A “point” is one percent of the loan amount, typically paid in cash to the lender as a fee. So, if your loan is $300,000, one “point” equals $3,000 paid to the lender. There are several different kinds of points. There are “discount points,” where every point you pay lowers your interest rate by a certain amount. Learn more about points and what they mean for your loan.
With such a wealth of options available to consumers, choosing a credit card with great rewards has never seemed easier. Credit cards offer more unique rewards than ever before, making it difficult to choose what would be most useful to you. Should you rack up airline miles or hotel points? Do you spend enough to [...]
A home owner is tempted by all the no cost mortgage advertising. He is looking to refinance his mortgage and home equity line of credit (HELOC). Ilyce explains how to shop for a mortgage and advises everyone to beware of deals that seem too good to be true.
Being smart about refinancing isn't about picking an arbitrary time in which you'll pay off the loan. It's about breaking even before you sell the home or refinance your loan again. If you can save money starting tomorrow through financing, refinancing is a no-brainer. But once you get to the point where it takes 12 to 24 months to pay off a refinance, you risk losing money on the deal.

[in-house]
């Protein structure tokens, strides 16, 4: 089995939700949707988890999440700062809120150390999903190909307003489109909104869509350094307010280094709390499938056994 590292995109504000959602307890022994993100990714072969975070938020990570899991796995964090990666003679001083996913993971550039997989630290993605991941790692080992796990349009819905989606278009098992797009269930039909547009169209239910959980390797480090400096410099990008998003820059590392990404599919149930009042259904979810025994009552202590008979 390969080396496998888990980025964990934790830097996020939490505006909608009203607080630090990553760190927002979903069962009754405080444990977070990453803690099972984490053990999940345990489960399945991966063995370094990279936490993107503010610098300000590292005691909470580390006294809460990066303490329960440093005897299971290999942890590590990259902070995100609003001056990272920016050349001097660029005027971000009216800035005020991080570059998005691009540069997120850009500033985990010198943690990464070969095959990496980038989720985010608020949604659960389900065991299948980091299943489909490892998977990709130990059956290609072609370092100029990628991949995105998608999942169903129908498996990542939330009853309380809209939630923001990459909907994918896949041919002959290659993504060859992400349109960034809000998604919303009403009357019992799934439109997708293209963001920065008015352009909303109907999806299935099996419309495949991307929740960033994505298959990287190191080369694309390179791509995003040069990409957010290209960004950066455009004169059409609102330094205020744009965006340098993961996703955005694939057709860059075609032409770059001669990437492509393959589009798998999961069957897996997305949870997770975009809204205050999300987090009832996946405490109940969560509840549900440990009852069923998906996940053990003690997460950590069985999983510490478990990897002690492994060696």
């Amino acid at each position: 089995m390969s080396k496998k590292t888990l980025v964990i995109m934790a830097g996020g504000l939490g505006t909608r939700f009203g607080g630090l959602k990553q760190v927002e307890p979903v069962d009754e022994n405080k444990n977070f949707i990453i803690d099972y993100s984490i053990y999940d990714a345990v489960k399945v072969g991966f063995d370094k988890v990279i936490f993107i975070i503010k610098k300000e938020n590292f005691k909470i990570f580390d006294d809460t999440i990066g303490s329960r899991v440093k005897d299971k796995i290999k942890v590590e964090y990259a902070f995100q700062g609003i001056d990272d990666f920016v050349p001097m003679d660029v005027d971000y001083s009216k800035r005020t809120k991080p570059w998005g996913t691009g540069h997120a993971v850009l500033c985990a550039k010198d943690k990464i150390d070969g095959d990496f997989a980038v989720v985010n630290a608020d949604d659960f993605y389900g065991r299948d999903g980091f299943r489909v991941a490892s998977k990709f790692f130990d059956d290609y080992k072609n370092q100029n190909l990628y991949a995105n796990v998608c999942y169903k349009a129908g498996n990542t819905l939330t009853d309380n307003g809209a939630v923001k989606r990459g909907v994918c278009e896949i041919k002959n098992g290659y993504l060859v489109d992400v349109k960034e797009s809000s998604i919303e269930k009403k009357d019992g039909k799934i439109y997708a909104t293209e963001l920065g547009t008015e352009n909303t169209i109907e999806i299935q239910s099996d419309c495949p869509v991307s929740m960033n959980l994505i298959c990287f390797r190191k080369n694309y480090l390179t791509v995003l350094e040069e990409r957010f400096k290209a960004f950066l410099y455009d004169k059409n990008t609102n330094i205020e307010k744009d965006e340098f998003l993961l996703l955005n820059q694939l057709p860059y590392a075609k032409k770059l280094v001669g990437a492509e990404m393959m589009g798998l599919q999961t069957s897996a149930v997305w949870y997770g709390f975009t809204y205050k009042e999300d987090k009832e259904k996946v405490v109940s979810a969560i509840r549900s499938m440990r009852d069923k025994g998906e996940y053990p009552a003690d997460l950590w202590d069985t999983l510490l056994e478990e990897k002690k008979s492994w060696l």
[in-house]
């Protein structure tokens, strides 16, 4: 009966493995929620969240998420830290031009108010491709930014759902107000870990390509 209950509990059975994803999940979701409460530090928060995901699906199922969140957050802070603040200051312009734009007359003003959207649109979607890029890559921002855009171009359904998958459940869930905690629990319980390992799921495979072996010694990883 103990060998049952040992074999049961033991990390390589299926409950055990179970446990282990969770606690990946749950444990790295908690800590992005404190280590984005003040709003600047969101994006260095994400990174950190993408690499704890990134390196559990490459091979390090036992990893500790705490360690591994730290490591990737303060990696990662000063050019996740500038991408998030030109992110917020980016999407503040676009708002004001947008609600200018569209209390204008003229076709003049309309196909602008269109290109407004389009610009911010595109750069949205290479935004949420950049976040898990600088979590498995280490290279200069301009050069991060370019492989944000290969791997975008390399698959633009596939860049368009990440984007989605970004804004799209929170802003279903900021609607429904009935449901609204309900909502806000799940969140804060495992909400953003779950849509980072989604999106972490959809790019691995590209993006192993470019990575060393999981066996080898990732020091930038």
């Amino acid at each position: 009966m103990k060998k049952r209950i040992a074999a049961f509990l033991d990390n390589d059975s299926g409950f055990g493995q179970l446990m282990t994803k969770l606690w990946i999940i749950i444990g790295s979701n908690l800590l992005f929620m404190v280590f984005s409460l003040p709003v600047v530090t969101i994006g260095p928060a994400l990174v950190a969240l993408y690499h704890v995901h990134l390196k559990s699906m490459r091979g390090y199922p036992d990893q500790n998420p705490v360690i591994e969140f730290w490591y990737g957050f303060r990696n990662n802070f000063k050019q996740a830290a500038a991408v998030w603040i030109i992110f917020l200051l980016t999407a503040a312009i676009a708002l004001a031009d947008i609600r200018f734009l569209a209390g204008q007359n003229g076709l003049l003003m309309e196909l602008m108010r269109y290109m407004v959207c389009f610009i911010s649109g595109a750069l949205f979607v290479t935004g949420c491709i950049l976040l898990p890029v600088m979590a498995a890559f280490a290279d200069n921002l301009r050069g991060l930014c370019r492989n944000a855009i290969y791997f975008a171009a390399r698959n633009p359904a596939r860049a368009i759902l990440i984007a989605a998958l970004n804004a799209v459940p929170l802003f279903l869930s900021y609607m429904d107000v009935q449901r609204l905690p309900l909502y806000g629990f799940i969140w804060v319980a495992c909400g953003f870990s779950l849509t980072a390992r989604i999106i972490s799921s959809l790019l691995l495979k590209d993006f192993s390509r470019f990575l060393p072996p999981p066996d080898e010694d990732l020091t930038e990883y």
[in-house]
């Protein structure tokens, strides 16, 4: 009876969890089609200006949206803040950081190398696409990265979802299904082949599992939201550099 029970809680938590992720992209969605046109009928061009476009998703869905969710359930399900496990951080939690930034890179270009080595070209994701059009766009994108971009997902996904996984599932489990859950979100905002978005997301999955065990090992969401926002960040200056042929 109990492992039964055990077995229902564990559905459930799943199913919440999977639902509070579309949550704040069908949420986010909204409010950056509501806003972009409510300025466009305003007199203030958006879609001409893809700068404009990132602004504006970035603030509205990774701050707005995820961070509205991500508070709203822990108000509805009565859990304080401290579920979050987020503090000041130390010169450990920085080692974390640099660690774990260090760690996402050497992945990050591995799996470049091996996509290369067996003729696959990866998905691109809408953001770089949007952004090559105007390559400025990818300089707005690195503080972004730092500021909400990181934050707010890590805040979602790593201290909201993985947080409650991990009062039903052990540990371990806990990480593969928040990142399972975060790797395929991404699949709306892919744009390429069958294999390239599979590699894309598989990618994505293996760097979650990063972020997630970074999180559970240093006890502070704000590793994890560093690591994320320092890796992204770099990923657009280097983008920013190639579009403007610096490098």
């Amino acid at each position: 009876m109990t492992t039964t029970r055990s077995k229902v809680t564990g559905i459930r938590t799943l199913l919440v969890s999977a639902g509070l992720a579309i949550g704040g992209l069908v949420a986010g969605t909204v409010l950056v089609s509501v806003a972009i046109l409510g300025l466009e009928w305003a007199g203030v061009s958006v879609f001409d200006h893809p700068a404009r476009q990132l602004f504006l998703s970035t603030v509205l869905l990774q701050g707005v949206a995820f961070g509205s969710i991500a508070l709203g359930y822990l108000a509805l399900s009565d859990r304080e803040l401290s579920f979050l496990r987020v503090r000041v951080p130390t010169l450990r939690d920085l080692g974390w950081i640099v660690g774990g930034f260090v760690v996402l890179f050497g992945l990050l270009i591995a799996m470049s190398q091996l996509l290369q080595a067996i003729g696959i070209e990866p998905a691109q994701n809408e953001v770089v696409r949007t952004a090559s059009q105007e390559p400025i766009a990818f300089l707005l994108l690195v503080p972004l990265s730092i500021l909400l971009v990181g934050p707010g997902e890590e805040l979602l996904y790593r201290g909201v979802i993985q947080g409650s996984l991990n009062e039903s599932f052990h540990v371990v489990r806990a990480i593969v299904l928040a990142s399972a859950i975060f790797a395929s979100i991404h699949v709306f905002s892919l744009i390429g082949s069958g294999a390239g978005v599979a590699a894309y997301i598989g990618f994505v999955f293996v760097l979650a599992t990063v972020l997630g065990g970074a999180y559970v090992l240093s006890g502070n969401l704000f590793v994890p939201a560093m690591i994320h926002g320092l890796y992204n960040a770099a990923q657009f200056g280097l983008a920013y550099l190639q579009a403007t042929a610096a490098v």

When taking out a first mortgage or refinancing, you may want to consider paying "points." A "point" is one percent of the loan amount, typically paid in cash to the lender as a fee. There are several different kinds of points. There are "discount points," where every point you pay lowers your interest rate by a certain amount. The lender may charge you a point or two as a flat fee as well.
A reader fears they have been scammed on the fees for their refinancing. Ilyce says they need to compare their loan to other offers to determine if they have been scammed, but she emphasizes the importance of shopping around for a lender.
The old rule of thumb for refinancing was to wait until you could lower your mortgage loan interest rate by at least 2 percent. That refinance rule no longer holds true. The new way to determine whether the time is right to refinance is if you can recoup your closing costs within six months of the refinancing the mortgage loan.
Your credit history and credit score determines the best credit card deals a consumer can get. Lenders treat your credit report and credit history as a running score of your financial life, and use that to decide whether you're worth the risk for a credit card, car loan or mortgage. Clean up your credit score and build a good credit history in order to get the best credit card deals for you.
At the end of the year you can take some steps to prepare for your taxes for the next year. You can prepare for taxes by saving money to your 401(k) account or prepaying your mortgage. What else can you to do prepare for filing your taxes?